Spring Animals – Embroideries from the 1930’s
Well, it is spring here, at least in Santa Fe. Hopefully, soon the nice weather will reach you also, although I can remember, living in New England, snow packs until May.
So to celebrate the season I have selected several children-themed embroideries from the 1930’s.
This is a feedsack, technically, the more correct name would be “textile bag”, which as you can see by the remaining lettering, contained dried beans. Textile bags were used as packaging for every imaginable dry item, from flour and sugar to voting ballots and ammunition. Ultimately, following WWII the paper bag manufacturers managed to supplant the cloth bag industry by deeming their bags “unsanitary”, although other countries continued to use this packaging. During the peak of textile bag use various producers of goods vied for customers and used their packaging to encourage sales. During the depression it was a bonus if your flour sack could also be used as fabric for curtains or a child’s dress or patches for a quilt. Often small bags were imprinted with designs for embroidery. As you can see, one of the disadvantages of using such cloth for décor was the label printing that often remained despite repeated washings.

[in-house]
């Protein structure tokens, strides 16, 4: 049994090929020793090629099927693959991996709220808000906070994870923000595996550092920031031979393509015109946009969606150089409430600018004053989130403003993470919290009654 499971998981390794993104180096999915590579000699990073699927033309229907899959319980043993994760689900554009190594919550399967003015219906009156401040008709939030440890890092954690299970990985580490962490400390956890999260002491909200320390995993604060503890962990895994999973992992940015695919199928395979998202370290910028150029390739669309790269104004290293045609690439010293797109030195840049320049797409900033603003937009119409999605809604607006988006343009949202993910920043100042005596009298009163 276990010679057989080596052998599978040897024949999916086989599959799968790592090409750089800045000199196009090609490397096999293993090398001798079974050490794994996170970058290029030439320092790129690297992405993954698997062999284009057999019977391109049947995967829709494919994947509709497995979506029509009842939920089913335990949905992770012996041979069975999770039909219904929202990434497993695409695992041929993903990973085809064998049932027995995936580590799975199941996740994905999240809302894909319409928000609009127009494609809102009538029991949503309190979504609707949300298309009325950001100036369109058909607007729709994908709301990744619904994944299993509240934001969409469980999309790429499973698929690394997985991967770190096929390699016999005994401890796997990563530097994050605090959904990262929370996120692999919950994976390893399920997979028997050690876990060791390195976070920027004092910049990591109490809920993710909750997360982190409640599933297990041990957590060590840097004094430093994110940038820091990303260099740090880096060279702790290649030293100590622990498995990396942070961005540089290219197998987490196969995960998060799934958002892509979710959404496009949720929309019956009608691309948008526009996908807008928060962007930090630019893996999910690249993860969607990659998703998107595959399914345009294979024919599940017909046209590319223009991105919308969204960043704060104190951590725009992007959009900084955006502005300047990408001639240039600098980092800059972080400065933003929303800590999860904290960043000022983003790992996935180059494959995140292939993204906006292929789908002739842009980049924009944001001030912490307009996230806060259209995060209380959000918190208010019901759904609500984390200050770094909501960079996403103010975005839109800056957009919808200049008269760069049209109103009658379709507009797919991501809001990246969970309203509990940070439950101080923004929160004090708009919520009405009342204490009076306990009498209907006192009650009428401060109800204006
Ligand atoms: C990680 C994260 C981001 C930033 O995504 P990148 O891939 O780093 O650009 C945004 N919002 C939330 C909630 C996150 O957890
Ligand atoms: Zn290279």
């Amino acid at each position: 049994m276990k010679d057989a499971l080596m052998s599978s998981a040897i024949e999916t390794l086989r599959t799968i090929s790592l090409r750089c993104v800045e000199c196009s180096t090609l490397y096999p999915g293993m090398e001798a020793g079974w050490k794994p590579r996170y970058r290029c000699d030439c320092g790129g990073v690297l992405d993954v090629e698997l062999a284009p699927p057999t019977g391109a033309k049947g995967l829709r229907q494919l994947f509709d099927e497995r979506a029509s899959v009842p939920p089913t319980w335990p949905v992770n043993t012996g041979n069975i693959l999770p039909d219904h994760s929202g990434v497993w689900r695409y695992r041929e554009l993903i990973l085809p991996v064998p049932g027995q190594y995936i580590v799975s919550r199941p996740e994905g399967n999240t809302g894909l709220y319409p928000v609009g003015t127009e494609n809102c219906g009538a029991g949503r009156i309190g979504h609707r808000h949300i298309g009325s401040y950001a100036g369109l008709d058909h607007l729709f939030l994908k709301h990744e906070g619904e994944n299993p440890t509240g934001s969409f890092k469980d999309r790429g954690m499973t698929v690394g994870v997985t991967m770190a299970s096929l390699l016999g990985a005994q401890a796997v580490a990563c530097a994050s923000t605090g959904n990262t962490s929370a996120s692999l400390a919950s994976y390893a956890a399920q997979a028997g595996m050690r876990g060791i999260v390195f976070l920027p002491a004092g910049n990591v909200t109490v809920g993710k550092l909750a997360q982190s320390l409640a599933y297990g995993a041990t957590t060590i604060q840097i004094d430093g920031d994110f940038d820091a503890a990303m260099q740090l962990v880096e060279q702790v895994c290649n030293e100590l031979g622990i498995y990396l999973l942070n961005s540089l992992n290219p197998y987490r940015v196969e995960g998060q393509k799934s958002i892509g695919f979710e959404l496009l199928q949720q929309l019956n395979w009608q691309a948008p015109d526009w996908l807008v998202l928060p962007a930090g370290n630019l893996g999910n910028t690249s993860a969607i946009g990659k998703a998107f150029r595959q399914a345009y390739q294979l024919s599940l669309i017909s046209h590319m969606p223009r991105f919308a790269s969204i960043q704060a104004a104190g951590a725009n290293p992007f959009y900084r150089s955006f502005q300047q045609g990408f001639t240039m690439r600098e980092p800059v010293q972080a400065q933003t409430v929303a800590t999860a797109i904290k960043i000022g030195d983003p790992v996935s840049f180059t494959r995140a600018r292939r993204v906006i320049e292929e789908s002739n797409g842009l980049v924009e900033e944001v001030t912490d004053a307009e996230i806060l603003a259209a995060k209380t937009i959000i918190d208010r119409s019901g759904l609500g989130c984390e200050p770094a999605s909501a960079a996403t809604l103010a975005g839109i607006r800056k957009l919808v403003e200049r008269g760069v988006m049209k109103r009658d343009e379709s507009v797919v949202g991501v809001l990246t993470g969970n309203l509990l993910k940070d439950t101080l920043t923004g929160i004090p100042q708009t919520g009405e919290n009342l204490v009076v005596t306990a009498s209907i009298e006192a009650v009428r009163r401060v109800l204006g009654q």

These two matted embroideries were, perhaps, patches from an embroidered child's spread or pillow cover.
This is an embroidered sham for a child's pillow.
Small pieces of vintage embroidery can be readily found in thrift stores and on-line. They add great charm to any child's room.
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